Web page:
Approx. $700 million in pies (approx. 186 million units) are sold in grocery stores every year. This does not include restaurants, food service or price clubs, only grocery stores. If you lined up the number of pies sold at U.S. grocery stores in one year, they would circle the globe and then some.
According to a 2008 survey by Crisco® and American Pie Council:
•Nearly one out of five (19%) of Americans prefer apple pie, followed by pumpkin (13%), pecan (12%), banana cream (10%) and cherry (9%)
•Pie just isn’t for after-dinner dessert. Thirty-five percent of Americans say they’ve had pies for breakfast. Pies as lunch (66%) and midnight snacks (59%) also have a popular following.
•When asked what dessert Americans would prefer a friend or family member bring to their house for a holiday dinner, pie was the winner with 29%. Cake (17%) and cookies (15%) rounded out the top-three spots.
Pumpkin pie was first introduced to the holiday table at the pilgrim’s second Thanksgiving in 1623.
Pie was not always America’s favorite dessert – in the 19th Century, fruit pies were a common breakfast food eaten before the start of a long day.
According to a 2008 “Pie Slice of Life” Survey, conducted by Schwan’s Consumer Brands North America, Inc., Carol Brady of The Brady Bunch was picked by 40% of survey respondents as the TV mom that would bake the best pie. The Cosby Show’s Claire Huxtable was second with 22%, Desperate Houswives’ Bree Van de Camp was third with 16 percent, Everybody Loves Raymond’s Debra Barone was fourth with 13% while The Simpsons’ Marge Simpson came in fifth with 8%.
The same survey also revealed that when asked “Who Makes the Best Pie?,” Mom rates highly (27%), and store bought convenience pie came in a close second with a 26% slice of the pie – beating out Grandma who garnered 17%.
This 2006 Four Points® Pie Portrait is an examination of how Americans enjoy their signature dessert, in honor of Four Points by Sheraton’s simple pleasures offerings: pie in all its restaurants, express pie via room service.
Pie By the Numbers
•36 million Number of Americans who identify apple pie as their favorite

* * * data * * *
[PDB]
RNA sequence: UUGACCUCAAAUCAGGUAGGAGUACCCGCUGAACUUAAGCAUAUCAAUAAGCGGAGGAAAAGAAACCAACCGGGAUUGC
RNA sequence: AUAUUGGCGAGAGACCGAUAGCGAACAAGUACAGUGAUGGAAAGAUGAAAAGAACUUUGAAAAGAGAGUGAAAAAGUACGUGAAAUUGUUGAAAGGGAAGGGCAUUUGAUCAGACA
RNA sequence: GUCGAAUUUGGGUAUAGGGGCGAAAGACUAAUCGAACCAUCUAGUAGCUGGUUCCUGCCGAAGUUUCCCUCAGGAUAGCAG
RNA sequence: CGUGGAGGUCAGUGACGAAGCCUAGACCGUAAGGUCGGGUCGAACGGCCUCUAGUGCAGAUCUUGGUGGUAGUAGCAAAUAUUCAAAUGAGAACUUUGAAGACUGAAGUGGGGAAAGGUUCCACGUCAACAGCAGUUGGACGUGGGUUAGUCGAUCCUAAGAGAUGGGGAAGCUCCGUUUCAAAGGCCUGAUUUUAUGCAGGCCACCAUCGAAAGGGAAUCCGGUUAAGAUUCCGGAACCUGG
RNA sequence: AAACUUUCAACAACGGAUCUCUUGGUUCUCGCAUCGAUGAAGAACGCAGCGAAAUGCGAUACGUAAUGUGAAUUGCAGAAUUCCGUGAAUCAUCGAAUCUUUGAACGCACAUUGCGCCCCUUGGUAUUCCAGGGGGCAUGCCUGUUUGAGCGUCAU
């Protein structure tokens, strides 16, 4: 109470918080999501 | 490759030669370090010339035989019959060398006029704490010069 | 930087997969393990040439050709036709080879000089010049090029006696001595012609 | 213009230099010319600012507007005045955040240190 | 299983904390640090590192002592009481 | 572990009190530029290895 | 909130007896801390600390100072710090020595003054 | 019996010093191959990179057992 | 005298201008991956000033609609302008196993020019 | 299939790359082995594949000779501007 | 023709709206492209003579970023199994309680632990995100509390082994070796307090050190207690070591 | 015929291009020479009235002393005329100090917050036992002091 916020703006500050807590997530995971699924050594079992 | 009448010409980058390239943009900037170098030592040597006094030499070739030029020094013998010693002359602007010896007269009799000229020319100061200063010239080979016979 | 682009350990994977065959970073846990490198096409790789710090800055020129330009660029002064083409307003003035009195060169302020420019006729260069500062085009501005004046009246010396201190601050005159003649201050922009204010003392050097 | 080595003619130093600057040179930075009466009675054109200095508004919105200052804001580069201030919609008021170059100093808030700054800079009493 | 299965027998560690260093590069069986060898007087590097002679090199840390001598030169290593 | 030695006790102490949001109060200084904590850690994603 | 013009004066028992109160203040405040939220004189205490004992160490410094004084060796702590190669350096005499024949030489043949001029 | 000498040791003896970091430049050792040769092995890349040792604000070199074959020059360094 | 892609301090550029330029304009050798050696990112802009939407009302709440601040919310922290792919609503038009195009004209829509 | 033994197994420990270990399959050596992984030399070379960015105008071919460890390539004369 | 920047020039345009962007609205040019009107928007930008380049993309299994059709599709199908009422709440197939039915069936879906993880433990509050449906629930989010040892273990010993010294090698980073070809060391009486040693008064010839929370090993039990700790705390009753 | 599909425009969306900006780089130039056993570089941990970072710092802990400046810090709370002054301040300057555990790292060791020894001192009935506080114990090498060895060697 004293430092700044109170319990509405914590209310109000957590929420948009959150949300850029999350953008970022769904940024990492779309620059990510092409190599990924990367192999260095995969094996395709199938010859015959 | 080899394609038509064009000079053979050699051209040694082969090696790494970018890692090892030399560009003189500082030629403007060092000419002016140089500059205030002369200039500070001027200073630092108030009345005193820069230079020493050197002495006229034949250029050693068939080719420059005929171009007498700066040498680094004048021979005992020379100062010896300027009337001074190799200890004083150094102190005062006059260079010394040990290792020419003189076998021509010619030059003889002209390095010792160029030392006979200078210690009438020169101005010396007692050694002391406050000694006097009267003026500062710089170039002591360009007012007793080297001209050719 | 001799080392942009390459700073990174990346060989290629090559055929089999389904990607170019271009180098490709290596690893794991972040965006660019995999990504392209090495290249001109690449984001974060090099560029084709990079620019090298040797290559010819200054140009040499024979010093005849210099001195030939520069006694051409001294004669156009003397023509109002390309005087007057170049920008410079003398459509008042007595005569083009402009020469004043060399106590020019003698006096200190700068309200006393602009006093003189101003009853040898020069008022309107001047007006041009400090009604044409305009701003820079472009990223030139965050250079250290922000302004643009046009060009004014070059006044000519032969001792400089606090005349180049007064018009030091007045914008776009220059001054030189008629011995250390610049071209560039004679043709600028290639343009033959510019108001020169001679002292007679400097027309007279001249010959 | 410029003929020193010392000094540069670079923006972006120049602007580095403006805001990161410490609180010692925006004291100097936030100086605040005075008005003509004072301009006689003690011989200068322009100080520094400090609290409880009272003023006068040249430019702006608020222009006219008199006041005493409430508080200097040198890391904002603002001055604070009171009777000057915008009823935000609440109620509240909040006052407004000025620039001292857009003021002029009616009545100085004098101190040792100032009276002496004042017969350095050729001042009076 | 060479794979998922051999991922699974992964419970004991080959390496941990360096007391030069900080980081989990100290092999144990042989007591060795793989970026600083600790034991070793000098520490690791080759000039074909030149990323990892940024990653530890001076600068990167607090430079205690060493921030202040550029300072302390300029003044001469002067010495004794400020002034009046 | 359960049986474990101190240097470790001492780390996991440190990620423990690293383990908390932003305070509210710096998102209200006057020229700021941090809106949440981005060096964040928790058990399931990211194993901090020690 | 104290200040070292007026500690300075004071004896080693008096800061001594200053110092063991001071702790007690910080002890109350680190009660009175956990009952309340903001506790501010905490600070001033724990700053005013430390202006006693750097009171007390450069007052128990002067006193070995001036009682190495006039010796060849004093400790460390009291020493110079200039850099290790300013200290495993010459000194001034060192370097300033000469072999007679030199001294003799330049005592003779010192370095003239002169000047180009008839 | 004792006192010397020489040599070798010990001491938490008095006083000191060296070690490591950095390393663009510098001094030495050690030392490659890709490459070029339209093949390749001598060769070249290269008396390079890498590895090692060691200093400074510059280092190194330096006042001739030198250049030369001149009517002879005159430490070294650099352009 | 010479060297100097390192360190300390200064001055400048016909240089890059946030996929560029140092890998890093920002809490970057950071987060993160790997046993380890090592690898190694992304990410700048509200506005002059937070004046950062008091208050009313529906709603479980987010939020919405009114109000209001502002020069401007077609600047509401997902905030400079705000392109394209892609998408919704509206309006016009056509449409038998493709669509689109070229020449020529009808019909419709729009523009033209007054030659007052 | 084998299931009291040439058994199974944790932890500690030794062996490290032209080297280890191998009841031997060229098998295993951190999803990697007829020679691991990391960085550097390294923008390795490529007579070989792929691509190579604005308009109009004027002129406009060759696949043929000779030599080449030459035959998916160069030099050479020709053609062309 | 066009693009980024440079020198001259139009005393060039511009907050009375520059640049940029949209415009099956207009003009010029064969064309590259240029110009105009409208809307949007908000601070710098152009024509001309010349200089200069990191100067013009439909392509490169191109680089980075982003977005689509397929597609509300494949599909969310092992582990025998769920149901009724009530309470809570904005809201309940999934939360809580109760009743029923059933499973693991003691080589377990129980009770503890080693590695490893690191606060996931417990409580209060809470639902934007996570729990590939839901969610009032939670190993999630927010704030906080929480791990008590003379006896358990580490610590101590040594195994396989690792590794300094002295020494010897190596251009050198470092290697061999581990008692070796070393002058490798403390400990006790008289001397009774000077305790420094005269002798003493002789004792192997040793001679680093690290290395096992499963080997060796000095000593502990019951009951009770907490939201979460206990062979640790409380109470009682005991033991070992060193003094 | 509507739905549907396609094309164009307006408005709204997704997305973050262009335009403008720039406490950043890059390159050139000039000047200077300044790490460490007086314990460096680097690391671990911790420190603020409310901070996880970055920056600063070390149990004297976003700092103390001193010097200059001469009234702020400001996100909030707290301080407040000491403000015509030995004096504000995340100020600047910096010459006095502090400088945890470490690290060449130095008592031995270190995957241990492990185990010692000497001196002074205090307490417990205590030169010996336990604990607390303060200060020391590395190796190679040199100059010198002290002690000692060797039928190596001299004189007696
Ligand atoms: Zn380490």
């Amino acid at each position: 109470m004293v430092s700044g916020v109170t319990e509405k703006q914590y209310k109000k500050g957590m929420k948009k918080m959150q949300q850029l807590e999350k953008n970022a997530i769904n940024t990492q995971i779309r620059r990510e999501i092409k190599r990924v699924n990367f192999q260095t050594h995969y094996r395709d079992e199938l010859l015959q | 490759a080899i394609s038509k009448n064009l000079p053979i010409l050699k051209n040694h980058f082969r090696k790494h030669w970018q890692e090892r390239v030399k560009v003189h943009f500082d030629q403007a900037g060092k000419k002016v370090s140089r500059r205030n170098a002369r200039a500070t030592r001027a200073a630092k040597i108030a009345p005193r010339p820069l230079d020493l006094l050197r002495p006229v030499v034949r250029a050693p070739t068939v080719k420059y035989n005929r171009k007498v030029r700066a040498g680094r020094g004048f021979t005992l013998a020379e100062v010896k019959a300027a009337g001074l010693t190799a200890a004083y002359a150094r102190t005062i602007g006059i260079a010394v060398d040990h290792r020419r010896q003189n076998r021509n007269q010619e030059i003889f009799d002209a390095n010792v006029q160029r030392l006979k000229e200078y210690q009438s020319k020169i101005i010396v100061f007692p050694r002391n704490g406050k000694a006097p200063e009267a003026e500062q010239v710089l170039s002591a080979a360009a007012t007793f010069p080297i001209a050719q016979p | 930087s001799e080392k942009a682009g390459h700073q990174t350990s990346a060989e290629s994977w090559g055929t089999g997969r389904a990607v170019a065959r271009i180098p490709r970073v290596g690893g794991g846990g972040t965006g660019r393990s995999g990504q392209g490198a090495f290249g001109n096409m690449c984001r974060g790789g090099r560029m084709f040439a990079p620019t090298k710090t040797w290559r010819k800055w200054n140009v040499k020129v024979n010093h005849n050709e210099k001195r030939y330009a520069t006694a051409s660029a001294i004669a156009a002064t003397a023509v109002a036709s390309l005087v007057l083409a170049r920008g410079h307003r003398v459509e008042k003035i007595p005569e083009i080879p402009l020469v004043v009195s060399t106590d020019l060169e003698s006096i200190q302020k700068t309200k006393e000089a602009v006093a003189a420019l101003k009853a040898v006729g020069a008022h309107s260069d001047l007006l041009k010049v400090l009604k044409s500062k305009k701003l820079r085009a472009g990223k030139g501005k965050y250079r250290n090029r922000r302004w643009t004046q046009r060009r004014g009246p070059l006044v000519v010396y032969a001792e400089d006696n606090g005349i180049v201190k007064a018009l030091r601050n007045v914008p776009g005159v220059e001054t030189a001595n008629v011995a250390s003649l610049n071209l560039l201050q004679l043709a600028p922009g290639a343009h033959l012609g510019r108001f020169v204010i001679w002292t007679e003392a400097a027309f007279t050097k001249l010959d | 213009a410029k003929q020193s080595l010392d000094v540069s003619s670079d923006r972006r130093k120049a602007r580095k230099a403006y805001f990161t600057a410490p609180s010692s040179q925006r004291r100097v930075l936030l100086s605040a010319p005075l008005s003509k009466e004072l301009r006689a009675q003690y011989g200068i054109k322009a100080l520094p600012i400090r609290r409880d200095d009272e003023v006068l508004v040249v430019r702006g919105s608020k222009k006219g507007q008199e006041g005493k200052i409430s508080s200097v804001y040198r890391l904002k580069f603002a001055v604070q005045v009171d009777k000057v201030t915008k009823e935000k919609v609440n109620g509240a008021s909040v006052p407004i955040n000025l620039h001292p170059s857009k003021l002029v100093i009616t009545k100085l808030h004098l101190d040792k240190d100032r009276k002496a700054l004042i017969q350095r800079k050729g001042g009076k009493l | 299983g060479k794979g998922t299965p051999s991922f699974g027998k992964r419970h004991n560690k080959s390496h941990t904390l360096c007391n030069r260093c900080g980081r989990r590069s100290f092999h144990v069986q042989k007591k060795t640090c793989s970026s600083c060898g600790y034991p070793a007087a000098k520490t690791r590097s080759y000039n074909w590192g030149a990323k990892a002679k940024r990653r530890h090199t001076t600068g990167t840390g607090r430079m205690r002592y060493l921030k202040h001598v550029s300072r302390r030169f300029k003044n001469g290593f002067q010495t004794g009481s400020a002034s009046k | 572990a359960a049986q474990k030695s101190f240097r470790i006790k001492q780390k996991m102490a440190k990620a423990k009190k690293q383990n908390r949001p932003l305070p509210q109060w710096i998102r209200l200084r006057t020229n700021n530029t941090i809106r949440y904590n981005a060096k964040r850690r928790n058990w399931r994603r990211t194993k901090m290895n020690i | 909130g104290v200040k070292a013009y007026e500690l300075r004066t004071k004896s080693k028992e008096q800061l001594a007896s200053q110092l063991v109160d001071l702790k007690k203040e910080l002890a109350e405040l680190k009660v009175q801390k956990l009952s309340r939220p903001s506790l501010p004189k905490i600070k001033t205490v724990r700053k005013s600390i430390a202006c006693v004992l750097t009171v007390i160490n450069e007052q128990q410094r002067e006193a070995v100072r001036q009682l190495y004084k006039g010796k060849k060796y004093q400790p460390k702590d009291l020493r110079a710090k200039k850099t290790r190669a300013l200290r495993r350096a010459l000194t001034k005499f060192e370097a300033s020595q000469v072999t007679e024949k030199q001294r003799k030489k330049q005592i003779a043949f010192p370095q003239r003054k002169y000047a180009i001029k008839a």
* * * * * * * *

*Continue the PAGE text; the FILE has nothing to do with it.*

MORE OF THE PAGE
•47% Americans for whom the word “comforting” comes to mind when they think of pie
•6 million Number of American men ages 35-54 who have eaten the last slice of pie and denied it
•27% Americans who believe chocolate pie is the most romantic to share with someone special
•1 in 5 Proportion of Americans who have eaten an entire pie by themselves
•113 million Number of Americans who have eaten pie for breakfast
•75 million Number of Americans who prefer to drink milk with their pie
•32% Americans who prefer no crust on top of their pie
•90% Americans who agree that a slice of pie represents one of the simple pleasures in life
•9% Americans who prefer to eat their pie crust-first
•7% Americans who have passed off a store-bought pie as homemade
•18% Men who say their wife makes the best homemade pie
•2% Women who say their husband makes the best homemade pie
If you love… You are likely to describe yourself as…
Apple Pie Independent, realistic and compassionate
Pecan Pie Thoughtful and analytical
Chocolate Pie Loving
Pumpkin Pie Funny and independent
•More than one-third of Americans have eaten pie in bed
•Nearly one in four women believe that they make the best pie – better than Mom or Grandma
•More than one-third of Americans have craved pie in the middle of the night
The first mention of a fruit pie in print is from Robert Green’s Arcadia (1590): “thy breath is like the steame of apple-pyes.”
The wet bottom molasses pie, Shoo-fly pie, was used to attract flies from the kitchen.
Oliver Cromwell banned the eating of pie in 1644, declaring it a pagan form of pleasure. For 16 years, pie eating and making went underground until the Restoration leaders lifted the ban on pie in 1660.
The wealthy English were known for their “Surprise Pies” in which live creatures would pop out when the pie was cut open.
At one time it was against the law to serve ice cream on cherry pie in Kansas.
“As easy as pie” is an American expression. In the 1890’s, “pie” was a common slang expression meaning anything easy, a cinch; the expression “easy as pie” stemmed quite readily from that.
Boston Cream Pie is a cake, not a pie.
Pies are favorite props for humor, particularly when aimed at the pompous. Throwing a pie in a person’s face has been a staple of film comedy since the early days of the medium, and real-life pranksters have taken to targeting politicians and celebrities with their pies, an act called “pieing.”
•Key Lime pie was just adopted in the state of Florida as the official pie in 2006.
•The state of Vermont adopted apple pie as the official state pie in 1999.
Source: www.piecouncil.org Check out their website for more info on pies!